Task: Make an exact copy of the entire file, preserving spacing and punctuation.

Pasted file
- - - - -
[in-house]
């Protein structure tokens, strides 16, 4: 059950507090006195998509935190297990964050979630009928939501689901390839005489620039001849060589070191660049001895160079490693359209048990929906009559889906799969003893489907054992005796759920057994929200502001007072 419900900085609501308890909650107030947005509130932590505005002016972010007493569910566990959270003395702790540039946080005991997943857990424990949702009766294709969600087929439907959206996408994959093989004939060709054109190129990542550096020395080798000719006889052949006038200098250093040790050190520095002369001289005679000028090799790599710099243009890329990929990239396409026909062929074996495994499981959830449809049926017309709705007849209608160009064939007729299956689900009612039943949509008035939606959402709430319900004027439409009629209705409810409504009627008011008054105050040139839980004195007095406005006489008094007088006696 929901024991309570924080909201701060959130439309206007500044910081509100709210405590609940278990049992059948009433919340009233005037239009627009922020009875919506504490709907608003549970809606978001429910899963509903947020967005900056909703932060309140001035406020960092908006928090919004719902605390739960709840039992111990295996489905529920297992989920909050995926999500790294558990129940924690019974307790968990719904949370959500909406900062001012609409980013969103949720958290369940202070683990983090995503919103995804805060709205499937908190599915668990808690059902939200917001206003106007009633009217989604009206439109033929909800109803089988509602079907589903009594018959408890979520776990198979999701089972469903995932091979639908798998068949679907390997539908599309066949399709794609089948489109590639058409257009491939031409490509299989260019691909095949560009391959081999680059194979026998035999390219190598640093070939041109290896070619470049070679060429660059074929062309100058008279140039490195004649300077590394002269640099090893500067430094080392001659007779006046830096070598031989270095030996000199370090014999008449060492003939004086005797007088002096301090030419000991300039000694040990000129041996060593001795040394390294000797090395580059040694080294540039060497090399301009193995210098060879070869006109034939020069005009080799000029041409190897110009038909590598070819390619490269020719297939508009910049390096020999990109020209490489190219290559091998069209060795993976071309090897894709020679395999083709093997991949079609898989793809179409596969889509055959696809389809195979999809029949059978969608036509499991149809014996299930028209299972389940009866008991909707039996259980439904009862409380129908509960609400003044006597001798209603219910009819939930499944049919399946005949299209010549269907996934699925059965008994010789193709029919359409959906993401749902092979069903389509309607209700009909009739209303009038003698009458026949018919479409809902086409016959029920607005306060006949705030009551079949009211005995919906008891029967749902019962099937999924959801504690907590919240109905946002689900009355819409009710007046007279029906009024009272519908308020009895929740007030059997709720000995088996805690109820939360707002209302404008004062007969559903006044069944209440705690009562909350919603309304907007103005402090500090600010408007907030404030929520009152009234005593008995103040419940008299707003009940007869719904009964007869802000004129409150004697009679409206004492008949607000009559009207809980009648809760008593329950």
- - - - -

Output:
[in-house]
């Protein structure tokens, strides 16, 4: 059950507090006195998509935190297990964050979630009928939501689901390839005489620039001849060589070191660049001895160079490693359209048990929906009559889906799969003893489907054992005796759920057994929200502001007072 419900900085609501308890909650107030947005509130932590505005002016972010007493569910566990959270003395702790540039946080005991997943857990424990949702009766294709969600087929439907959206996408994959093989004939060709054109190129990542550096020395080798000719006889052949006038200098250093040790050190520095002369001289005679000028090799790599710099243009890329990929990239396409026909062929074996495994499981959830449809049926017309709705007849209608160009064939007729299956689900009612039943949509008035939606959402709430319900004027439409009629209705409810409504009627008011008054105050040139839980004195007095406005006489008094007088006696 929901024991309570924080909201701060959130439309206007500044910081509100709210405590609940278990049992059948009433919340009233005037239009627009922020009875919506504490709907608003549970809606978001429910899963509903947020967005900056909703932060309140001035406020960092908006928090919004719902605390739960709840039992111990295996489905529920297992989920909050995926999500790294558990129940924690019974307790968990719904949370959500909406900062001012609409980013969103949720958290369940202070683990983090995503919103995804805060709205499937908190599915668990808690059902939200917001206003106007009633009217989604009206439109033929909800109803089988509602079907589903009594018959408890979520776990198979999701089972469903995932091979639908798998068949679907390997539908599309066949399709794609089948489109590639058409257009491939031409490509299989260019691909095949560009391959081999680059194979026998035999390219190598640093070939041109290896070619470049070679060429660059074929062309100058008279140039490195004649300077590394002269640099090893500067430094080392001659007779006046830096070598031989270095030996000199370090014999008449060492003939004086005797007088002096301090030419000991300039000694040990000129041996060593001795040394390294000797090395580059040694080294540039060497090399301009193995210098060879070869006109034939020069005009080799000029041409190897110009038909590598070819390619490269020719297939508009910049390096020999990109020209490489190219290559091998069209060795993976071309090897894709020679395999083709093997991949079609898989793809179409596969889509055959696809389809195979999809029949059978969608036509499991149809014996299930028209299972389940009866008991909707039996259980439904009862409380129908509960609400003044006597001798209603219910009819939930499944049919399946005949299209010549269907996934699925059965008994010789193709029919359409959906993401749902092979069903389509309607209700009909009739209303009038003698009458026949018919479409809902086409016959029920607005306060006949705030009551079949009211005995919906008891029967749902019962099937999924959801504690907590919240109905946002689900009355819409009710007046007279029906009024009272519908308020009895929740007030059997709720000995088996805690109820939360707002209302404008004062007969559903006044069944209440705690009562909350919603309304907007103005402090500090600010408007907030404030929520009152009234005593008995103040419940008299707003009940007869719904009964007869802000004129409150004697009679409206004492008949607000009559009207809980009648809760008593329950």